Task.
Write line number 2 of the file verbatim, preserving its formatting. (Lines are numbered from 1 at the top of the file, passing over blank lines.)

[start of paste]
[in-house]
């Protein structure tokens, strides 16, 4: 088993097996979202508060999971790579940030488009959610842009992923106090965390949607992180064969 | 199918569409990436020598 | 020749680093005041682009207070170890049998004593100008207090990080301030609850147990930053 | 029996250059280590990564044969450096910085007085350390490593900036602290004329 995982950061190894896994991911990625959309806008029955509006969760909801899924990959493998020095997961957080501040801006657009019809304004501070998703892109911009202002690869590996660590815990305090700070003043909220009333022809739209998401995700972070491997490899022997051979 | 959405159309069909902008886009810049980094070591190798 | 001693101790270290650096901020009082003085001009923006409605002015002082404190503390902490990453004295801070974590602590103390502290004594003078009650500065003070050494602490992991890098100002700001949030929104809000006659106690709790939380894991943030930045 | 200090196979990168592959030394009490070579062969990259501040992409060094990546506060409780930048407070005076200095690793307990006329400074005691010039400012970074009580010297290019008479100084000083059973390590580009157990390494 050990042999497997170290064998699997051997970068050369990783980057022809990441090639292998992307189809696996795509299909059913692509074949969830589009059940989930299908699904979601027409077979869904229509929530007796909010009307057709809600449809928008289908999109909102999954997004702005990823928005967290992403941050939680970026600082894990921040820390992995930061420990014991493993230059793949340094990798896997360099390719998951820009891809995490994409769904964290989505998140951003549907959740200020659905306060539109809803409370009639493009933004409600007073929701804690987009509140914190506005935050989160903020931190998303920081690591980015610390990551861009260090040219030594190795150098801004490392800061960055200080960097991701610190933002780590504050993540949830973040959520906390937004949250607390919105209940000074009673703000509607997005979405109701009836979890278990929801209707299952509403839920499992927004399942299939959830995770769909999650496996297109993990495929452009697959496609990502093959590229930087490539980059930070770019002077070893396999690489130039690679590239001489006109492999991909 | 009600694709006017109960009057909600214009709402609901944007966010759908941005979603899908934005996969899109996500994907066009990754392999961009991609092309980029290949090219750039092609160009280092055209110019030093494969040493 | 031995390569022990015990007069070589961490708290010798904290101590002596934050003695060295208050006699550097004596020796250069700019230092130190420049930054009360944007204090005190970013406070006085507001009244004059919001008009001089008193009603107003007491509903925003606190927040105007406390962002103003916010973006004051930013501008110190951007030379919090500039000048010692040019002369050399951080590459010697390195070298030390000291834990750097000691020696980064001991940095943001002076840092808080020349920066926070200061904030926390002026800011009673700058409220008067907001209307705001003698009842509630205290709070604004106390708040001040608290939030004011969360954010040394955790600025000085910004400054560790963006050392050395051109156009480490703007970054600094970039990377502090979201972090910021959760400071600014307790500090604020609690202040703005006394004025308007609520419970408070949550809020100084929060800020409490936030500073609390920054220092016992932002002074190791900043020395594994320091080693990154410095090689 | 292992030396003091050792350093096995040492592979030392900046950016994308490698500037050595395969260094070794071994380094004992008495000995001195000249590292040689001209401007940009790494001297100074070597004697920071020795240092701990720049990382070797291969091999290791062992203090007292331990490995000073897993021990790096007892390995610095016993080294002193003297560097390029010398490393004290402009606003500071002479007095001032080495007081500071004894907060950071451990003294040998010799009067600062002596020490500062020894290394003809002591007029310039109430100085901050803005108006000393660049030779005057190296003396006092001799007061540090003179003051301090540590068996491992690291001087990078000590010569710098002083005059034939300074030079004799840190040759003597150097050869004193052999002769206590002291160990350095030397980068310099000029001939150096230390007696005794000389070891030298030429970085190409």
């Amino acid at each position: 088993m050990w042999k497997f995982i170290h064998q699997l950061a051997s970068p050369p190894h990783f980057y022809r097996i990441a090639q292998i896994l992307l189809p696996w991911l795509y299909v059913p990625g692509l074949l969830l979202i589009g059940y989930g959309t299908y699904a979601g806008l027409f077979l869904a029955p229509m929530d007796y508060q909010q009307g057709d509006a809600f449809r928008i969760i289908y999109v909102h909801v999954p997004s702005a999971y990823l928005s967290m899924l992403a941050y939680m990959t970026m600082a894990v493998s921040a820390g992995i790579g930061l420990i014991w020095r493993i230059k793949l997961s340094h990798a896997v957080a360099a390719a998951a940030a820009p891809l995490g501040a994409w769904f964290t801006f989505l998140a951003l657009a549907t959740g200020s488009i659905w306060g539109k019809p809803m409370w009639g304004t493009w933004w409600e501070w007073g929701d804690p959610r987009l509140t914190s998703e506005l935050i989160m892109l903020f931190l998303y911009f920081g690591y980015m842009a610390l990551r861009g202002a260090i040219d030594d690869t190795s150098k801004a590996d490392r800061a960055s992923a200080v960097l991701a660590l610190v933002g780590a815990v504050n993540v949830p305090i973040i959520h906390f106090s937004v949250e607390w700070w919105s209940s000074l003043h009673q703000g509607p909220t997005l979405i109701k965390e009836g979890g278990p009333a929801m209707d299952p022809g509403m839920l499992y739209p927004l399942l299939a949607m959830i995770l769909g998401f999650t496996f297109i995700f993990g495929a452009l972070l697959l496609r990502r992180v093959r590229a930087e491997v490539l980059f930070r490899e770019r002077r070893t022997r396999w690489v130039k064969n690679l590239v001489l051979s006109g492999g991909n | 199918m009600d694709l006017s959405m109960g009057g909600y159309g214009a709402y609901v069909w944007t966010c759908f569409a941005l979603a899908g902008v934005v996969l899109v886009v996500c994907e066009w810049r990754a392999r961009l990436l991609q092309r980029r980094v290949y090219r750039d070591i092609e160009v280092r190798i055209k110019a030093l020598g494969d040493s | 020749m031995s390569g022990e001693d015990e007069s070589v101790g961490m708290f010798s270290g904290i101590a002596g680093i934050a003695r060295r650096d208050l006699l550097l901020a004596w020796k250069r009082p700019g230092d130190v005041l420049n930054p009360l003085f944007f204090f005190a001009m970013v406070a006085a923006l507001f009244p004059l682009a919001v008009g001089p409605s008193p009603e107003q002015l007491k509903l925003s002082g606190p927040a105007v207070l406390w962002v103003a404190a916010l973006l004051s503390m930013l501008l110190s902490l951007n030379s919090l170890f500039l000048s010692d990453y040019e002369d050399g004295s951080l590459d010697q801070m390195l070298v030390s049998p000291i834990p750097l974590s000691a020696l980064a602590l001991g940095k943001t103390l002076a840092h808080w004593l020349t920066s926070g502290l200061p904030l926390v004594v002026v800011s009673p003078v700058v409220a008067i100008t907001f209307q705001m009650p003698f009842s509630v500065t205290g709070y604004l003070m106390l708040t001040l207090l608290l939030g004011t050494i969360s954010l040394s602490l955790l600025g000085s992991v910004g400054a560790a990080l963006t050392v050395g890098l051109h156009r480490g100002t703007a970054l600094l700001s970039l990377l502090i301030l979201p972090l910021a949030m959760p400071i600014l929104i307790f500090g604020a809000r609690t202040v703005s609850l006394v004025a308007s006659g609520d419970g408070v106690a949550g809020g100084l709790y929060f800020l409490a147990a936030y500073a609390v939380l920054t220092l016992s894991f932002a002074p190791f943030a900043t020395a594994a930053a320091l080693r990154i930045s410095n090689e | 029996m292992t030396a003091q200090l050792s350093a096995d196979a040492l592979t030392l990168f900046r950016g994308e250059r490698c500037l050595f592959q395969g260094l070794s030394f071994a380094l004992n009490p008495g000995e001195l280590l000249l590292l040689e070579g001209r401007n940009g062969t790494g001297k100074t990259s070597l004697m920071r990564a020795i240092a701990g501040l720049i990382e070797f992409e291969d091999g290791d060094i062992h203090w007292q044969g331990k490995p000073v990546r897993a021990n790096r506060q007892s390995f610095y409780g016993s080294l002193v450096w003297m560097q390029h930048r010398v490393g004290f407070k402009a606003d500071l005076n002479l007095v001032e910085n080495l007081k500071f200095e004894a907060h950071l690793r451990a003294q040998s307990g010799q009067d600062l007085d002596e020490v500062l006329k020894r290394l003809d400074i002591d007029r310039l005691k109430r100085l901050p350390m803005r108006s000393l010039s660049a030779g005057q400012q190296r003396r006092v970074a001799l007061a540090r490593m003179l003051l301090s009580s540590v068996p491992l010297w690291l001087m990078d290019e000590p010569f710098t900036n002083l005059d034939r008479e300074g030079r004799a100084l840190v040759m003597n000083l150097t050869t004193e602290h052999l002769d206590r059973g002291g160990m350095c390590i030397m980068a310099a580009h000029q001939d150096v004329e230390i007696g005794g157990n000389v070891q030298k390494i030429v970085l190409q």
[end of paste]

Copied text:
């Protein structure tokens, strides 16, 4: 088993097996979202508060999971790579940030488009959610842009992923106090965390949607992180064969 | 199918569409990436020598 | 020749680093005041682009207070170890049998004593100008207090990080301030609850147990930053 | 029996250059280590990564044969450096910085007085350390490593900036602290004329 995982950061190894896994991911990625959309806008029955509006969760909801899924990959493998020095997961957080501040801006657009019809304004501070998703892109911009202002690869590996660590815990305090700070003043909220009333022809739209998401995700972070491997490899022997051979 | 959405159309069909902008886009810049980094070591190798 | 001693101790270290650096901020009082003085001009923006409605002015002082404190503390902490990453004295801070974590602590103390502290004594003078009650500065003070050494602490992991890098100002700001949030929104809000006659106690709790939380894991943030930045 | 200090196979990168592959030394009490070579062969990259501040992409060094990546506060409780930048407070005076200095690793307990006329400074005691010039400012970074009580010297290019008479100084000083059973390590580009157990390494 050990042999497997170290064998699997051997970068050369990783980057022809990441090639292998992307189809696996795509299909059913692509074949969830589009059940989930299908699904979601027409077979869904229509929530007796909010009307057709809600449809928008289908999109909102999954997004702005990823928005967290992403941050939680970026600082894990921040820390992995930061420990014991493993230059793949340094990798896997360099390719998951820009891809995490994409769904964290989505998140951003549907959740200020659905306060539109809803409370009639493009933004409600007073929701804690987009509140914190506005935050989160903020931190998303920081690591980015610390990551861009260090040219030594190795150098801004490392800061960055200080960097991701610190933002780590504050993540949830973040959520906390937004949250607390919105209940000074009673703000509607997005979405109701009836979890278990929801209707299952509403839920499992927004399942299939959830995770769909999650496996297109993990495929452009697959496609990502093959590229930087490539980059930070770019002077070893396999690489130039690679590239001489006109492999991909 | 009600694709006017109960009057909600214009709402609901944007966010759908941005979603899908934005996969899109996500994907066009990754392999961009991609092309980029290949090219750039092609160009280092055209110019030093494969040493 | 031995390569022990015990007069070589961490708290010798904290101590002596934050003695060295208050006699550097004596020796250069700019230092130190420049930054009360944007204090005190970013406070006085507001009244004059919001008009001089008193009603107003007491509903925003606190927040105007406390962002103003916010973006004051930013501008110190951007030379919090500039000048010692040019002369050399951080590459010697390195070298030390000291834990750097000691020696980064001991940095943001002076840092808080020349920066926070200061904030926390002026800011009673700058409220008067907001209307705001003698009842509630205290709070604004106390708040001040608290939030004011969360954010040394955790600025000085910004400054560790963006050392050395051109156009480490703007970054600094970039990377502090979201972090910021959760400071600014307790500090604020609690202040703005006394004025308007609520419970408070949550809020100084929060800020409490936030500073609390920054220092016992932002002074190791900043020395594994320091080693990154410095090689 | 292992030396003091050792350093096995040492592979030392900046950016994308490698500037050595395969260094070794071994380094004992008495000995001195000249590292040689001209401007940009790494001297100074070597004697920071020795240092701990720049990382070797291969091999290791062992203090007292331990490995000073897993021990790096007892390995610095016993080294002193003297560097390029010398490393004290402009606003500071002479007095001032080495007081500071004894907060950071451990003294040998010799009067600062002596020490500062020894290394003809002591007029310039109430100085901050803005108006000393660049030779005057190296003396006092001799007061540090003179003051301090540590068996491992690291001087990078000590010569710098002083005059034939300074030079004799840190040759003597150097050869004193052999002769206590002291160990350095030397980068310099000029001939150096230390007696005794000389070891030298030429970085190409």